All Pulled to Safety after US Airways Crash

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Officials say it's a miracle all 155 passengers on a US Airways flight from LaGuardia Airport to Charlotte, N.C. survived, Thursday. 

A bird collision apparently caused the plane's engines to fail, but the pilot and rescue crews were both quick to respond.

"I believe now we've had a miracle on the Hudson," New York Gov. David Paterson said, praising all those involved in the effort. "This is a potential tragedy that may have become one of the most magnificent days in the history of New York City agencies."

Flight 1549 had just taken off from LaGuardia at 3:30 p.m. It had only been in the air about six minutes before going down in the river near 48th Street in midtown Manhattan, Federal Aviation Administration officials said.

Click play to watch CBN News Reporter Lori Johnson's report as seen on Newswatch 4:15 p.m. ET.  Stay tuned for more updates throughout the night.   Click here to watch more footage of the rescue operations.

Witnesses praised the pilot, Chesley B. "Sully" Sullenberger III, for remaining calm and in control the entire time.

"He was phenomenal," pasenger Joe Hart said.  "He landed it... Both engines cut out, and he actually floated it into the river."

By 4:40 p.m. the jet had sank into the river with only its tail section visible.  The plane had been completely evacuated well before then.

An 'Incredible' Effort

Passenger Alberto Pinero thanked God that the plane was able to land safely. He said the impact felt more like a "car crash" and that for the most part everyone remained calm.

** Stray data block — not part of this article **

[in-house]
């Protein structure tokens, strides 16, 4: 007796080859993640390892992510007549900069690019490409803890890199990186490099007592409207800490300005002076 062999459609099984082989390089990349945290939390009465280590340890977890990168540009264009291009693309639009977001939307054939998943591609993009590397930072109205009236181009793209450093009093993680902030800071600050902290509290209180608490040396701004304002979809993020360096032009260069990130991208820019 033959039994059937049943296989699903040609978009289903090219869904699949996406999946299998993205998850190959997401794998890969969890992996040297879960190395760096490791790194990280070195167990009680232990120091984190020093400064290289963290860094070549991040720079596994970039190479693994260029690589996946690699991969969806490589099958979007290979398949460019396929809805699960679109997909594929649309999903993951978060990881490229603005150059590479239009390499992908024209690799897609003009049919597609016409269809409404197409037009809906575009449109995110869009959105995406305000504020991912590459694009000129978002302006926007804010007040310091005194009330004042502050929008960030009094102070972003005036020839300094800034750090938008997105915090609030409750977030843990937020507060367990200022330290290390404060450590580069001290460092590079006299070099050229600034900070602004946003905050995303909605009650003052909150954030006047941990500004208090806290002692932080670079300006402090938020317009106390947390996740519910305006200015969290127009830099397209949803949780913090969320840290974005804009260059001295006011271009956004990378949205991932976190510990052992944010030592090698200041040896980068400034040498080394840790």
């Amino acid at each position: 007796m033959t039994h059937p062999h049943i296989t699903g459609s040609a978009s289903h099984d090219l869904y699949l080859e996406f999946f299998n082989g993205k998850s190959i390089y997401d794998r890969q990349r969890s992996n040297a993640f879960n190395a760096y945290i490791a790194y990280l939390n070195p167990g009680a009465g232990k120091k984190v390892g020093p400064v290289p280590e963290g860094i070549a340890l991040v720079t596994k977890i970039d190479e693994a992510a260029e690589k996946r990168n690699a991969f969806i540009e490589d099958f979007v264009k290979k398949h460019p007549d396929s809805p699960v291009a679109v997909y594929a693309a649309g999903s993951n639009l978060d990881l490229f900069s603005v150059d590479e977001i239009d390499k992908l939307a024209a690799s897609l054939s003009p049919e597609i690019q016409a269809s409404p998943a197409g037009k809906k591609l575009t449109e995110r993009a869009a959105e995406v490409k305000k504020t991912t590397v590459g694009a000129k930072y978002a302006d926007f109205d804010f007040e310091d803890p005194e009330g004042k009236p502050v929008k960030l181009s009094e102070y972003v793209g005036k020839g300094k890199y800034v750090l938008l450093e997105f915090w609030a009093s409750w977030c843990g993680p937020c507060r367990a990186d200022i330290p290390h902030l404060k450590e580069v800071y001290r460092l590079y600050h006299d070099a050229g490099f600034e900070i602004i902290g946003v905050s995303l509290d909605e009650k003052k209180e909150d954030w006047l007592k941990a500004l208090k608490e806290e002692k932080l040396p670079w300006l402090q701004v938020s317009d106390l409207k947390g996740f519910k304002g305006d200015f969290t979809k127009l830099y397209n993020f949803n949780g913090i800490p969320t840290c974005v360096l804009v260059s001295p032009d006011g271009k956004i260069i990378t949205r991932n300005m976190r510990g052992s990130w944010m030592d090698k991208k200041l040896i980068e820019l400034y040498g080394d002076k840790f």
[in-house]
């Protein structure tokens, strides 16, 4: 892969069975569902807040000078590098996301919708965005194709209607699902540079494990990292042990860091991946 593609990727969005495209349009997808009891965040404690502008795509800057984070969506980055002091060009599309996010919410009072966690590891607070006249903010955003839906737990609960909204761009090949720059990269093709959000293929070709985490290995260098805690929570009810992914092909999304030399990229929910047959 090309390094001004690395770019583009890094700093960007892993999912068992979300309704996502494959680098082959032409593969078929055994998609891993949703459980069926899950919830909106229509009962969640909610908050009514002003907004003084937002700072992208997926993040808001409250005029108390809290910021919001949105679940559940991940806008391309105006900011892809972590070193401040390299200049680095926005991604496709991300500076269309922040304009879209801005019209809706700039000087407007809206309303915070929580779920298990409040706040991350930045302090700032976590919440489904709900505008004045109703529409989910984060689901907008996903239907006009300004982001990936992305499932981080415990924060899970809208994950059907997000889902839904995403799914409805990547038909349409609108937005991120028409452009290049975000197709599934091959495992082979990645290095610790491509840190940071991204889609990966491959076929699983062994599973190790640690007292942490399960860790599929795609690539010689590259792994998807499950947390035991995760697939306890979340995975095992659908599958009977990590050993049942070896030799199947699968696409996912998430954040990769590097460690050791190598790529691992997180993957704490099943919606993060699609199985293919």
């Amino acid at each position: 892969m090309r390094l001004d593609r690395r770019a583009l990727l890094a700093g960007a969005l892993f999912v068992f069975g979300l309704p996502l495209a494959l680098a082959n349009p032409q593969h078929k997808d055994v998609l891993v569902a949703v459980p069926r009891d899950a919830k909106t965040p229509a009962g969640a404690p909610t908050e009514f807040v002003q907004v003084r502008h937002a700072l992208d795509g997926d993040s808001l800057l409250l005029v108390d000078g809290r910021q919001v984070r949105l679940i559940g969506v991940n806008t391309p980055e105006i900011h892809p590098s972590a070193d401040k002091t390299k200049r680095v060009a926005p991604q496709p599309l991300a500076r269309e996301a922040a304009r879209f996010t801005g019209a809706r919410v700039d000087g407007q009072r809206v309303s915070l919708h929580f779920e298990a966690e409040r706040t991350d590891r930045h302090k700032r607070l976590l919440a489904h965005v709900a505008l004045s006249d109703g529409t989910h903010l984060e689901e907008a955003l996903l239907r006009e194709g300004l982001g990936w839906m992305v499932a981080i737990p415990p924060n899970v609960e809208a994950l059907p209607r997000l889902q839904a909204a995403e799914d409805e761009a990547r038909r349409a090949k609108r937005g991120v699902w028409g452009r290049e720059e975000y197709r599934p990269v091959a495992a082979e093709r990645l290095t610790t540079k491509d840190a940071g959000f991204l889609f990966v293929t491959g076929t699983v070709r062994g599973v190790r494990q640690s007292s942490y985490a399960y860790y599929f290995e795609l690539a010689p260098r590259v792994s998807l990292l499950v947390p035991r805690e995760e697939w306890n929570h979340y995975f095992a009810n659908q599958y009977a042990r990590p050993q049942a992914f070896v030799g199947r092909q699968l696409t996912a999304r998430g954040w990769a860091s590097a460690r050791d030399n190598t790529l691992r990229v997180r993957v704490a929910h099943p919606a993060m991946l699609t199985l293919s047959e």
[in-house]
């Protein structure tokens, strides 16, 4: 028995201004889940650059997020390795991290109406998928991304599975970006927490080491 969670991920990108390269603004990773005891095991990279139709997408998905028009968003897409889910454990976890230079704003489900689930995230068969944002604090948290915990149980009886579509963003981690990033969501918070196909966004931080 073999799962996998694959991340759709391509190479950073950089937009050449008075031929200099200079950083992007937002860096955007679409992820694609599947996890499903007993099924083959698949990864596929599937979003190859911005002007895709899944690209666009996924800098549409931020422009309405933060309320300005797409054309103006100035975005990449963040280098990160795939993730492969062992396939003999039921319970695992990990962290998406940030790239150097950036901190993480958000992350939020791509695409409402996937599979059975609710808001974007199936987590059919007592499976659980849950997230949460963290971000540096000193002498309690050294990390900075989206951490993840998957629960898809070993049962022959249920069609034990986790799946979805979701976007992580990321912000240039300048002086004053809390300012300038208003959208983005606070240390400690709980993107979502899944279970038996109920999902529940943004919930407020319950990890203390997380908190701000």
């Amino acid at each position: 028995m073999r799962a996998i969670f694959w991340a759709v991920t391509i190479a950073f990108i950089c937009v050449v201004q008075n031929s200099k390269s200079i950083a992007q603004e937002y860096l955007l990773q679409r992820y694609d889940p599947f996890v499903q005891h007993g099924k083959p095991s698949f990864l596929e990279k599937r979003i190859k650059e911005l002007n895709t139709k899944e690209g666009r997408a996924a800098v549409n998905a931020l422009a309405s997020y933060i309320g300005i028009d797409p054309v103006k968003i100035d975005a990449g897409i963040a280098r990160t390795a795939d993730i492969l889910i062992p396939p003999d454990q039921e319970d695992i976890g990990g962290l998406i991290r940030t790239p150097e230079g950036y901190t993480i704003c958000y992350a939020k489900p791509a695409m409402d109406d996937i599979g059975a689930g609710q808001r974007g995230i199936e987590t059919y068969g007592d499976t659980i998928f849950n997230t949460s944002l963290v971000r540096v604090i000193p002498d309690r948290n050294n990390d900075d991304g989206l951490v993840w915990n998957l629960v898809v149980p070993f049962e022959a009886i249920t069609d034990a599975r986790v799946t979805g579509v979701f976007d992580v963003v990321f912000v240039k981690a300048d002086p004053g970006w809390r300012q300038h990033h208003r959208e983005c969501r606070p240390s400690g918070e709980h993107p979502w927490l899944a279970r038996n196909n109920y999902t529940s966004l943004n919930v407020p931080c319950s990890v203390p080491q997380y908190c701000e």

"Somehow, the plane stayed afloat and we were all able to get on a raft," he said. "It's just incredible now that everyone's still alive."

Rescue boats and ferries arrived on the scene almost immediately. Pinero said some boats were able to get all the way up to front plane entrance, and passengers could get off without touching the frigid waters.

New York residents reported seeing the plane on its way down.  Thinking back to Sept. 11, some feared the worst, but the FBI quickly issued a statement saying the crash was not linked to terrorism.

"It wasn't going particularly fast. It was a slow contact with the water that it made," witness Ben Vonklemperer said.

Another witness described the landing as "smooth," just like the pilot was landing on a runway.

History of Bird Strikes

Sullenberger reported a "double bird strike" to air traffic control just before his plane went down, and that seems to be the cause of the crash.

FAA spokeswoman Diane Spitaliere said planes do hit birds "from time to time" but that a resulting crash has not been reported in several years.  When they do occur, she added, it's usually with smaller aircrafts.

The group reports about one strike for every 1,000 flights.

Since 2000, at least 486 planes have collided with birds-- 166 leading to emergency landings and 66 resulting in aborted takeoffs. The earliest known fatal airplane crash involving a bird was in 1912 off Long Beach, Calif. 

Airports do the best they can to keep birds away by reducing trees and other vegetation near runways.  Plane manufacturers are also advancing engine technology to withstand the impact of a bird at such high speeds.

Sources: Associated Press, CNN, ABC, New York Times

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